Barbituric acid on a watchglass
| IUPAC name
| Other names
1,3-Diazinane-2,4,6-trione; 2,4,6(1H,3H,5H)-Pyrimidinetrione; 2,4,6-Trioxohexahydropyrimidine; 2,4,6-Trihydroxypyrimidine; 2,4,6-Trioxypyrimidine; 2,4,6-Pyrimidinetriol; 2,4,6-Pyrimidinetrione; 2,4,6-Trihydroxy-1,3-diazine; 6-Hydroxy-hydrouracil; 6-Hydroxyuracil; Malonylurea; Pyrimidinetriol; N,N-(1,3-dioxo-1,3-propanediyl)urea; N,N-Malonylurea
|Molar mass||128.09 g/mol|
|Melting point||245 °C (473 °F; 518 K)|
|Boiling point||260 °C (500 °F; 533 K) (decomposes)|
|14.2 g/100 ml (20 °C)|
|Solubility|| Soluble in formaldehyde 37%, conc. formic acid|
Slightly soluble in pyridine
Almost insoluble in HCl 37%
Insoluble in glacial acetic acid, acetone, acetonitrile, alcohols, ammonia 25%, chloroform, dichloromethane, ethyl acetate, heptane, hexane, methyl acetate, toluene, xylene
|Safety data sheet||Sigma-Aldrich|
|Lethal dose or concentration (LD, LC):|
LD50 (Median dose)
|5,000 mg/kg (rat, oral)|
Except where otherwise noted, data are given for materials in their standard state (at 25 °C [77 °F], 100 kPa).
Barbituric acid or malonylurea is an organic compound based on a pyrimidine heterocyclic skeleton. Barbituric acid is the parent compound of barbiturate drugs, although barbituric acid itself is not pharmacologically active.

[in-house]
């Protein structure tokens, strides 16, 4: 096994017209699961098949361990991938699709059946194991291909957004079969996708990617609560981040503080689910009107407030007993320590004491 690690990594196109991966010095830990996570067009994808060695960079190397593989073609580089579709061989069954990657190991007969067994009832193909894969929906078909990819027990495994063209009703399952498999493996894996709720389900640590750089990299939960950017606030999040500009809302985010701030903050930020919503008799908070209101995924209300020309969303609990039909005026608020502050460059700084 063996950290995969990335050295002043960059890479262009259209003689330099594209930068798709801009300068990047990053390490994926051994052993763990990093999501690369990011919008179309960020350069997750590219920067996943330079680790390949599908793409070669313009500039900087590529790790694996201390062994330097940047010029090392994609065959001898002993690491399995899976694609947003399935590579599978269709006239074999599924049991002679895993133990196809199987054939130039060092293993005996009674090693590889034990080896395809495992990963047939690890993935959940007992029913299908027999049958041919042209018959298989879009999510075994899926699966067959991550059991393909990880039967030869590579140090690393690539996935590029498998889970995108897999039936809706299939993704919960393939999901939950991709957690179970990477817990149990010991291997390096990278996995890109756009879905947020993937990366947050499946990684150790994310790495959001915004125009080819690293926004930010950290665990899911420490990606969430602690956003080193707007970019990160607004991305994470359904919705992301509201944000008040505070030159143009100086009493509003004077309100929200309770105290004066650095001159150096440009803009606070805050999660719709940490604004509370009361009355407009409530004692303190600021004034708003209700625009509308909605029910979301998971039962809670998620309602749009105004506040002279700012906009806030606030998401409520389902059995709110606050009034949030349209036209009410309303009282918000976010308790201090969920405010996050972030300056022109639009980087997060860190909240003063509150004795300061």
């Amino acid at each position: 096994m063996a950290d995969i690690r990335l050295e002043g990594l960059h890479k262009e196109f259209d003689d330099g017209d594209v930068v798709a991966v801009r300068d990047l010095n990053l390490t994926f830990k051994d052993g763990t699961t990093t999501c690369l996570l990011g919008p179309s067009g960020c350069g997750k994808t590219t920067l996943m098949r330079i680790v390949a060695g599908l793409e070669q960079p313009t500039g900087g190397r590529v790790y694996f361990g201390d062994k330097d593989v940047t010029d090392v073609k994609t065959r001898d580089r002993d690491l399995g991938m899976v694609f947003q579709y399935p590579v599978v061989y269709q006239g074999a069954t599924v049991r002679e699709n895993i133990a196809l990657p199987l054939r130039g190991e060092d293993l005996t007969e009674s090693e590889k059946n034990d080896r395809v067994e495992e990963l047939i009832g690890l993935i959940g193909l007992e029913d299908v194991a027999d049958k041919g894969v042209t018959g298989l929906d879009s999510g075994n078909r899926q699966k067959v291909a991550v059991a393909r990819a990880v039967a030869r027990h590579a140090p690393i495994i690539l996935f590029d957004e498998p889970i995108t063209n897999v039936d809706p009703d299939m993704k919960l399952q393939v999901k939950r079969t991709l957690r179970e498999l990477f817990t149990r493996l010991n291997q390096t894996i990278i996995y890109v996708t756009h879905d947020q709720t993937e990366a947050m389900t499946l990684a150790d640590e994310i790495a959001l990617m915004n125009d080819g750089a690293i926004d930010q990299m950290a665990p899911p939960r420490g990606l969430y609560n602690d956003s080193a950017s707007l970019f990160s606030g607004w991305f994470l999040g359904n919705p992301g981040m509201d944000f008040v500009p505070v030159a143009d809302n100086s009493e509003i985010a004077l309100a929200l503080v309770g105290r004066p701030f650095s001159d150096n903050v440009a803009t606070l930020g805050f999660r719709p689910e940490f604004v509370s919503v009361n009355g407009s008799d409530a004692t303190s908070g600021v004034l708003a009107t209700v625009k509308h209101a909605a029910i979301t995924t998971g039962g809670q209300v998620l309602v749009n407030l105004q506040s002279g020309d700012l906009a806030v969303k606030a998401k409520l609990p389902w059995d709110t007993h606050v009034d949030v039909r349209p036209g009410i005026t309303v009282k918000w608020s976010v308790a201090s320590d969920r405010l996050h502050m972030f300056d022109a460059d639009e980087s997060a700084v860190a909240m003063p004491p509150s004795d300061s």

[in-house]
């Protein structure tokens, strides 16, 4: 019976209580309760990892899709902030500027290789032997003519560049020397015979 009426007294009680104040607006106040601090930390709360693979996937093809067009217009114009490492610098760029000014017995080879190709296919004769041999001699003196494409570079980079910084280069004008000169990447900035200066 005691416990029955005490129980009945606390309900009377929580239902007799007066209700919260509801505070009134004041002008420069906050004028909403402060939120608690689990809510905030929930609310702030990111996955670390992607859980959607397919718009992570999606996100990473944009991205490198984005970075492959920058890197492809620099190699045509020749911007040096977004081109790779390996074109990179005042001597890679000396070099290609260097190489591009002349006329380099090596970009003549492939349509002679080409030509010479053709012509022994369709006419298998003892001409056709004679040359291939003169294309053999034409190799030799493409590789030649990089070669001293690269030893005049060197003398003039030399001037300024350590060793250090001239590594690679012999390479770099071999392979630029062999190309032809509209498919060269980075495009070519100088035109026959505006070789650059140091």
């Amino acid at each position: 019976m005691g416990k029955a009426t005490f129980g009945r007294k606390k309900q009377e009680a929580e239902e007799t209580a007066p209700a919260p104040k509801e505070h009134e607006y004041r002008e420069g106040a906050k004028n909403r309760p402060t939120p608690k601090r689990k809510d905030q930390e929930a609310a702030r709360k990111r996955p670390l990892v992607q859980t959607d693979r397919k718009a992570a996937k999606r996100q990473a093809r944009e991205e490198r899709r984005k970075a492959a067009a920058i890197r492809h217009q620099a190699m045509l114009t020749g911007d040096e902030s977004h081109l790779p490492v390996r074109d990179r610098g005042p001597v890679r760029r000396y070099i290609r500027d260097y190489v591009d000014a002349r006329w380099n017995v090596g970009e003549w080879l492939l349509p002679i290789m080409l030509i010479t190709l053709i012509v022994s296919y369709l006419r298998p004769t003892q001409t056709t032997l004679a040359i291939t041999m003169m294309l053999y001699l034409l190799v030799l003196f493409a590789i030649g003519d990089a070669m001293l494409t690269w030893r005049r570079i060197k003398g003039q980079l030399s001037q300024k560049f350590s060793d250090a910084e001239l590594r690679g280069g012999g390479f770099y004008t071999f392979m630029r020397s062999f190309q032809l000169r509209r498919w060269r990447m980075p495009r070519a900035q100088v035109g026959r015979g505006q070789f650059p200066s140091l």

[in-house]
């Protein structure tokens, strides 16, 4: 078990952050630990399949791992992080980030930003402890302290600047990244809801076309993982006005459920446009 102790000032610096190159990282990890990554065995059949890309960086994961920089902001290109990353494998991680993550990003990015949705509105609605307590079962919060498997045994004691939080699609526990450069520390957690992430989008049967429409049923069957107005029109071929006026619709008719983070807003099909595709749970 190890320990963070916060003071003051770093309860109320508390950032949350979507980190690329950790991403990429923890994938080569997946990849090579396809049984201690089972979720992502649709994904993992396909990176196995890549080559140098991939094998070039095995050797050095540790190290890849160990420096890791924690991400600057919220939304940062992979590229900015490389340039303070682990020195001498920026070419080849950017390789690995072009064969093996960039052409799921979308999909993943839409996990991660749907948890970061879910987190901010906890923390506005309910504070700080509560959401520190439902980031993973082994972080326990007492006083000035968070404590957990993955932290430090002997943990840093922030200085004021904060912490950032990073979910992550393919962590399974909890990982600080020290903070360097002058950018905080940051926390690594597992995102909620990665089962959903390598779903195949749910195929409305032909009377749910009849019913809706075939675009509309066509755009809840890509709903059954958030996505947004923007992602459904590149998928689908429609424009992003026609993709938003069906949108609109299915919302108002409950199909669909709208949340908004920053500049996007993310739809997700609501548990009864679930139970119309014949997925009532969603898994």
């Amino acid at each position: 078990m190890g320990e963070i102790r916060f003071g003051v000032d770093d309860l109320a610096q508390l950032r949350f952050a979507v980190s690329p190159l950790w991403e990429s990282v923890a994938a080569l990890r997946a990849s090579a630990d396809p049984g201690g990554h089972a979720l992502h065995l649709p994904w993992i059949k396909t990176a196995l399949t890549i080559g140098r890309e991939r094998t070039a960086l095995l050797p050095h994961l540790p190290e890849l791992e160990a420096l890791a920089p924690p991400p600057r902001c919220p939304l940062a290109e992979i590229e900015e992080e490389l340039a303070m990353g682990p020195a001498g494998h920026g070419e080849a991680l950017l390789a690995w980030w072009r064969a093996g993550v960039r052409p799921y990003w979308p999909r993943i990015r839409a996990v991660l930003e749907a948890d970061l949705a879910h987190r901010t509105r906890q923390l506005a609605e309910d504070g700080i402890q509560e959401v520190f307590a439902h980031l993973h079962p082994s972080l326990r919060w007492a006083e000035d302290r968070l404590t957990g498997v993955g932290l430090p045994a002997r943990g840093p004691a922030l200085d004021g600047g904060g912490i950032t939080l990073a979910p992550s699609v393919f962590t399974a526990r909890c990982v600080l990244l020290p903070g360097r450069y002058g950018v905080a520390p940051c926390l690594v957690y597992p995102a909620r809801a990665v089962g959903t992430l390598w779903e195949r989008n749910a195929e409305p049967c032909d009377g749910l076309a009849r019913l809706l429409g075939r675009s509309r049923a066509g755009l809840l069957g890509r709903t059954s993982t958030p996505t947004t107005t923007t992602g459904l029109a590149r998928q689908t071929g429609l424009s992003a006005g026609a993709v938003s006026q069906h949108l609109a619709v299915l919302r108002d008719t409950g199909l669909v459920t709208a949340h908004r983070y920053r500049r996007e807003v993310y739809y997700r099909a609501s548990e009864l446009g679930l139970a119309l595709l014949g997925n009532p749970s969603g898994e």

Barbituric acid will form a colored complex with pyridine and cyanide ions.
Barbituric acid is a white solid, moderate soluble in water and insoluble in most organic solvents, but shows good solubility in aq. formaldehyde and conc. formic acid. Solutions of barbituric acid will oxidize in air, turning yellow then brownish after several hours and days. It has a weak odor.
Barbituric acid is sold by chemical suppliers, however it is classified as controlled substance in most countries, making it near impossible for the amateur chemist to acquire it freely.
Barbituric acid can be synthesized from the reaction of malonic acid, urea and phosphoryl chloride. For better yields, diethyl malonate can be used instead of malonic acid. Chemplayer obtained slightly oxidized barbituric acid from diethyl malonate and urea, with sodium ethoxide being as a condensing agent.
- Make vitamin B2 (riboflavin)
- Make pyridine/barbituric acid reagent (cyanide detection)
Barbituric acid should be handled with care and proper protection.
Overdose of barbituric acid can cause respiratory problems and death. Barbituric acid derivatives are considered DEA Schedule III controlled substances.
Solid barbituric acid should be kept in closed bottles. Solutions of barbituric acid are stable for a day before darkening, and can be safely used up to a week.
Barbituric acid can be poured down the drain, though it's advised to neutralize it first, using an oxidizing mixture if possible.